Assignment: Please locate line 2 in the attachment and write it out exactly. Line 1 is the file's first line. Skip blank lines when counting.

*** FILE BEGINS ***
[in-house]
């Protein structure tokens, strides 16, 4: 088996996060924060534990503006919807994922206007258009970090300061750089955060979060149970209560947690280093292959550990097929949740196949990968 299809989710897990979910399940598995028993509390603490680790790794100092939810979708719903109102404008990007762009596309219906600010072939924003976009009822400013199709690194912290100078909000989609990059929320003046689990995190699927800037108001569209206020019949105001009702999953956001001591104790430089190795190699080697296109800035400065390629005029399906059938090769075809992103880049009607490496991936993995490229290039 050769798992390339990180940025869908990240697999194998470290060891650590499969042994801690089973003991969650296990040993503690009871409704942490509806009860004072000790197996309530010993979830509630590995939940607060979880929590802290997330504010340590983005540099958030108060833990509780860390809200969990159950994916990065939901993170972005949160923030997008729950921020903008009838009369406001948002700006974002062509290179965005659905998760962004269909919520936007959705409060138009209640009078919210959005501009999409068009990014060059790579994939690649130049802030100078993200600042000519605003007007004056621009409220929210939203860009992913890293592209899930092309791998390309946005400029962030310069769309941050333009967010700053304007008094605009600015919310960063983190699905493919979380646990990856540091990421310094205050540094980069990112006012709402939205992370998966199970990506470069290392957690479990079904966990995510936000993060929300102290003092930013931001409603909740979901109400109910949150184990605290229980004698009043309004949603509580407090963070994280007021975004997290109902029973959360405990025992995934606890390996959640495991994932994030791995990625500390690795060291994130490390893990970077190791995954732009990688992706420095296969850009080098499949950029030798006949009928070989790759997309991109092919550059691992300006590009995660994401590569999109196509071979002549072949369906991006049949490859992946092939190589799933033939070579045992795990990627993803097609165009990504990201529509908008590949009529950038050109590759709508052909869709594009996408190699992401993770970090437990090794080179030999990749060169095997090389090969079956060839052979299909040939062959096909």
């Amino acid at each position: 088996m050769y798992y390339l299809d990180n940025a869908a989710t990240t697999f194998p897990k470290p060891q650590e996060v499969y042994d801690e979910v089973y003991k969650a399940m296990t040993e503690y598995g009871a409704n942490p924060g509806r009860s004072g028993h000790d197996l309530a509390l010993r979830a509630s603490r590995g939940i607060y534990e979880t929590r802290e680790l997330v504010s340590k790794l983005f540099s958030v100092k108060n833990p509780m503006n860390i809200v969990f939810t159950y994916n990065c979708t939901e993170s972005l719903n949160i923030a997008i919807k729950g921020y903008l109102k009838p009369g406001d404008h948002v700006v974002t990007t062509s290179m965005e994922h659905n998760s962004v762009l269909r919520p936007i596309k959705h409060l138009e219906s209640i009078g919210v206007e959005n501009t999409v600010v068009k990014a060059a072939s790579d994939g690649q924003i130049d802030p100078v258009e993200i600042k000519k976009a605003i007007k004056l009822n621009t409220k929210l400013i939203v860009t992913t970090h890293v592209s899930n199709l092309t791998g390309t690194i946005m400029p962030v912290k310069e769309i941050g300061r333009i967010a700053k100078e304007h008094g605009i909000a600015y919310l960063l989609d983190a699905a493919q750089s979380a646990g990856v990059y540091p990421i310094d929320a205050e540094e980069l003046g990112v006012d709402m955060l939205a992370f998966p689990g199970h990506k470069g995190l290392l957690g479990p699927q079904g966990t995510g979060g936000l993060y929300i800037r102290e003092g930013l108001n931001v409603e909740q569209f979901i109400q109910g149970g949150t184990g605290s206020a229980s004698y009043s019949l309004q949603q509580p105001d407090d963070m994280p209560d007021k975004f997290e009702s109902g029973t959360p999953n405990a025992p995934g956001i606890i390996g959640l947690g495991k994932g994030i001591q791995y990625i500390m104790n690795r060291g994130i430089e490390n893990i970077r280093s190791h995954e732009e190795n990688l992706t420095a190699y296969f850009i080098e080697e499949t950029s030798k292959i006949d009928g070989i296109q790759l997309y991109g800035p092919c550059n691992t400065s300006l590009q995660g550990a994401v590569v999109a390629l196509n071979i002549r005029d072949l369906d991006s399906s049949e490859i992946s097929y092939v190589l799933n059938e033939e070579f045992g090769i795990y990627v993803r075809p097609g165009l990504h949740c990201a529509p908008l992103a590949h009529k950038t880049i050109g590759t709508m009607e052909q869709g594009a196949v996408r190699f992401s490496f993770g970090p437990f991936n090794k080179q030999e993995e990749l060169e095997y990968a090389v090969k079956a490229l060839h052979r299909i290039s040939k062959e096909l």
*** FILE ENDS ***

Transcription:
């Protein structure tokens, strides 16, 4: 088996996060924060534990503006919807994922206007258009970090300061750089955060979060149970209560947690280093292959550990097929949740196949990968 299809989710897990979910399940598995028993509390603490680790790794100092939810979708719903109102404008990007762009596309219906600010072939924003976009009822400013199709690194912290100078909000989609990059929320003046689990995190699927800037108001569209206020019949105001009702999953956001001591104790430089190795190699080697296109800035400065390629005029399906059938090769075809992103880049009607490496991936993995490229290039 050769798992390339990180940025869908990240697999194998470290060891650590499969042994801690089973003991969650296990040993503690009871409704942490509806009860004072000790197996309530010993979830509630590995939940607060979880929590802290997330504010340590983005540099958030108060833990509780860390809200969990159950994916990065939901993170972005949160923030997008729950921020903008009838009369406001948002700006974002062509290179965005659905998760962004269909919520936007959705409060138009209640009078919210959005501009999409068009990014060059790579994939690649130049802030100078993200600042000519605003007007004056621009409220929210939203860009992913890293592209899930092309791998390309946005400029962030310069769309941050333009967010700053304007008094605009600015919310960063983190699905493919979380646990990856540091990421310094205050540094980069990112006012709402939205992370998966199970990506470069290392957690479990079904966990995510936000993060929300102290003092930013931001409603909740979901109400109910949150184990605290229980004698009043309004949603509580407090963070994280007021975004997290109902029973959360405990025992995934606890390996959640495991994932994030791995990625500390690795060291994130490390893990970077190791995954732009990688992706420095296969850009080098499949950029030798006949009928070989790759997309991109092919550059691992300006590009995660994401590569999109196509071979002549072949369906991006049949490859992946092939190589799933033939070579045992795990990627993803097609165009990504990201529509908008590949009529950038050109590759709508052909869709594009996408190699992401993770970090437990090794080179030999990749060169095997090389090969079956060839052979299909040939062959096909």